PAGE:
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Developmental changes in miniature IPSC (mIPSC) kinetics have been demonstrated previously in cerebellar neurons in rodents. We report that these kinetic changes in mice are determined primarily by developmental changes in GABA(A) receptor subunit expression. mIPSCs were studied by whole-cell recordings in cerebellar slices, prepared from postnatal day 11(More)
Neuronal rhythmic activities within thalamocortical circuits range from partially synchronous oscillations during normal sleep to hypersynchrony associated with absence epilepsy. It has been proposed that recurrent inhibition within the thalamic reticular nucleus serves to reduce synchrony and thus prevents seizures. Inhibition and synchrony in slices from(More)
gamma-Aminobutyric acid (GABA) type A receptors mediate fast inhibitory synaptic transmission and have been implicated in responses to sedative/hypnotic agents (including neuroactive steroids), anxiety, and learning and memory. Using gene targeting technology, we generated a strain of mice deficient in the delta subunit of the GABA type A receptors. In vivo(More)
According to the rules of GABA(A) receptor (GABA(A)R) subunit assembly, alpha4 and alpha6 subunits are considered to be the natural partners of delta subunits. These GABA(A)Rs are a preferred target of low, sobriety-impairing concentrations of ethanol. Here we demonstrate a new naturally occurring GABA(A)R subunit partnership: delta subunits of hippocampal(More)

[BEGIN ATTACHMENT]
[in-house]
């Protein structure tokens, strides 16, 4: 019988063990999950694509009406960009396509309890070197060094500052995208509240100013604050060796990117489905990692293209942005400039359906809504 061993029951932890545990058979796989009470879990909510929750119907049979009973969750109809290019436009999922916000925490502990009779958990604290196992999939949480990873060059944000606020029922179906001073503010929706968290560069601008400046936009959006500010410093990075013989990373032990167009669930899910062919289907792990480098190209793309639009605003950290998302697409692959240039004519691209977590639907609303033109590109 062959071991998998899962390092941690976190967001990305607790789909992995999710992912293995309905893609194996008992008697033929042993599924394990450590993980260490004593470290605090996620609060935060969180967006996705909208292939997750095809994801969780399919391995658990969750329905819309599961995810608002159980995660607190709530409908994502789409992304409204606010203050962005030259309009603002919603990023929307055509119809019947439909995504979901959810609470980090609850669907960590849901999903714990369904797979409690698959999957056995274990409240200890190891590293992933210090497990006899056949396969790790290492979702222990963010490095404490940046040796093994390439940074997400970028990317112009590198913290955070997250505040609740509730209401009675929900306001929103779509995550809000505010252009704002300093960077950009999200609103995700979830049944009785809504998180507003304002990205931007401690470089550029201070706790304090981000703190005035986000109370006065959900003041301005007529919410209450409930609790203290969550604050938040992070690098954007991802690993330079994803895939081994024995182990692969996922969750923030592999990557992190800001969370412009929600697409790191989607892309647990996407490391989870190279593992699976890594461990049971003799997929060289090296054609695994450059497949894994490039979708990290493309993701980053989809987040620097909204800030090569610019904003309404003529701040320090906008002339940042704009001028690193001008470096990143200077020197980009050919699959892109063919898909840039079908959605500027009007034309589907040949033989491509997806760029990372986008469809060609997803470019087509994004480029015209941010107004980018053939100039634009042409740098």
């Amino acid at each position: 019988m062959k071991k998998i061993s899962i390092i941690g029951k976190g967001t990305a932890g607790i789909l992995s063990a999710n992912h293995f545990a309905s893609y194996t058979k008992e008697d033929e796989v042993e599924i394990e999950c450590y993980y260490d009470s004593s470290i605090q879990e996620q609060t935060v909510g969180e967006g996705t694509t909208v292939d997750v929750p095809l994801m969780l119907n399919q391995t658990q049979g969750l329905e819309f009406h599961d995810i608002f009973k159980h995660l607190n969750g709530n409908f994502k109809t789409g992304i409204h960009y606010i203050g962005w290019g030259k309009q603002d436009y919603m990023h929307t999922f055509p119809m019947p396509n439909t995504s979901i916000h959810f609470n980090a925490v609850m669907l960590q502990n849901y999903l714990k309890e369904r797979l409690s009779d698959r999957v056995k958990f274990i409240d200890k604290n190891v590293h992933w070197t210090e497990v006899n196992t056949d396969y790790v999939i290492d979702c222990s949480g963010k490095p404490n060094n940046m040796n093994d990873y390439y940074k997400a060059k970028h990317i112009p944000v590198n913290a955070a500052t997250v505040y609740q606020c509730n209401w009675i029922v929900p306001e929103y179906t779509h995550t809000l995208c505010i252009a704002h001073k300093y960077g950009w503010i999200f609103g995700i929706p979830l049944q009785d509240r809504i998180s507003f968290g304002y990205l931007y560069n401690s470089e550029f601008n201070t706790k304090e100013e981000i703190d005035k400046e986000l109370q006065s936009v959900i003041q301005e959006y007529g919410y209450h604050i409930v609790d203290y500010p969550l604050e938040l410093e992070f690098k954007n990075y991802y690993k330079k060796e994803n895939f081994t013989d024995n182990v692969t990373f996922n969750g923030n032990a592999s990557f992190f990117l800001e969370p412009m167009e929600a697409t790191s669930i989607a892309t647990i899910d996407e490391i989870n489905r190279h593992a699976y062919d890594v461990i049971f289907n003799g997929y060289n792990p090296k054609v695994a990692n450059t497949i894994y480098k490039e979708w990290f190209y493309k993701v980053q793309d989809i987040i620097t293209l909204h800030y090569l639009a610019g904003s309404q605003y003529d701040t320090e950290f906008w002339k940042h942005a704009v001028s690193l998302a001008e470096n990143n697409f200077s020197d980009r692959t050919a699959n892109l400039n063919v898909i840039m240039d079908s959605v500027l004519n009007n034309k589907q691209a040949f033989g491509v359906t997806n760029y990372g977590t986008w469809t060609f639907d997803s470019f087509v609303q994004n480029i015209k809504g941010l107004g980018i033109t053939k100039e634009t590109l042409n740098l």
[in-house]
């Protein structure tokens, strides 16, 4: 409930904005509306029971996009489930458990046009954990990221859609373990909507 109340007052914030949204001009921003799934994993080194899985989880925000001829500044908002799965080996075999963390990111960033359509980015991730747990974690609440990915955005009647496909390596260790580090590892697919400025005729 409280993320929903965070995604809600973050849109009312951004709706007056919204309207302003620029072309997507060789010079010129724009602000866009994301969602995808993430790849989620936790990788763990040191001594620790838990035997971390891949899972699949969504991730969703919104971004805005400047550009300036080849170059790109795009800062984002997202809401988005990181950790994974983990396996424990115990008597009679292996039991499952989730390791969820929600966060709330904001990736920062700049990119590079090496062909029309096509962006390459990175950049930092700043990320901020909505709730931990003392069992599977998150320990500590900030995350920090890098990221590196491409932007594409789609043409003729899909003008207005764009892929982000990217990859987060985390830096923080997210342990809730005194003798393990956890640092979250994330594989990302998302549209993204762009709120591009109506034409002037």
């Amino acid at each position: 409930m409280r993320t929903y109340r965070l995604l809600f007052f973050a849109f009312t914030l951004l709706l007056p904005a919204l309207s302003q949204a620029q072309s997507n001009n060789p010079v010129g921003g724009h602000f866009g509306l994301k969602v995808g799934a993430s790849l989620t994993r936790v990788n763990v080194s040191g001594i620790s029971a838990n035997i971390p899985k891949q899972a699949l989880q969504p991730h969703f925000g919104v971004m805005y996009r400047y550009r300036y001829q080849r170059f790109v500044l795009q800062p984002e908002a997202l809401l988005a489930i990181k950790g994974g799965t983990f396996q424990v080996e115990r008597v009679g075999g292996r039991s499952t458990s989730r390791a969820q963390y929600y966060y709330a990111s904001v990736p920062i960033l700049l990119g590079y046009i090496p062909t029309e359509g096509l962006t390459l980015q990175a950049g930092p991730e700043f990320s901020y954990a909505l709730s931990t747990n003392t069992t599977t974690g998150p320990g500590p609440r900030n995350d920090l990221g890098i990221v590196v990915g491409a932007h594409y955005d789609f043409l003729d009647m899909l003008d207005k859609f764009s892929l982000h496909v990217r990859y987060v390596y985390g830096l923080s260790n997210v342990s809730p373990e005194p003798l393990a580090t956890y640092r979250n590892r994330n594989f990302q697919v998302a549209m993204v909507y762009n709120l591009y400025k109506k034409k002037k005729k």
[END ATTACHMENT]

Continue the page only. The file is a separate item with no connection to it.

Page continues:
Maple syrup urine disease (MSUD) is an inherited disorder of branched-chain amino acid metabolism presenting with life-threatening cerebral oedema and dysmyelination in affected individuals. Treatment requires life-long dietary restriction and monitoring of branched-chain amino acids to avoid brain injury. Despite careful management, children commonly(More)
The neurotransmitter GABA mediates the majority of rapid inhibition in the CNS. Inhibition can occur via the conventional mechanism, the transient activation of subsynaptic GABAA receptors (GABAA-Rs), or via continuous activation of high-affinity receptors by low concentrations of ambient GABA, leading to "tonic" inhibition that can control levels of(More)
Gene-targeting technology is creating an explosion in the number of animals available with single gene mutations that affect the function of the central nervous system. Most gene-targeted mice are produced on a mixed genetic background of C57BL/6J and substrains of Strain 129. Understanding the behavioral characteristics and responses to various drugs of(More)
gamma-Aminobutyric acid type A receptors (GABA(A)-Rs) mediate the bulk of rapid inhibitory synaptic transmission in the central nervous system. The beta3 subunit is an essential component of the GABA(A)-R in many brain regions, especially during development, and is implicated in several pathophysiologic processes. We examined mice harboring a beta3 gene(More)
The gamma subunit of the gamma-aminobutyric acid type A receptor (GABA(A)-R) is essential for bestowing both normal single channel conductance and sensitivity to benzodiazepines on native GABA(A)-Rs. The long splice variant of the gamma2 subunit (gamma2L) has been postulated to be essential in mediating the modulatory actions of ethanol at the GABA(A)-R. In(More)
GABAergic transmission regulates adult neurogenesis by exerting negative feedback on cell proliferation and enabling dendrite formation and outgrowth. Further, GABAergic synapses target differentiating dentate gyrus granule cells prior to formation of glutamatergic connections. GABA(A) receptors (GABA(A) Rs) mediating tonic (extrasynaptic) and phasic(More)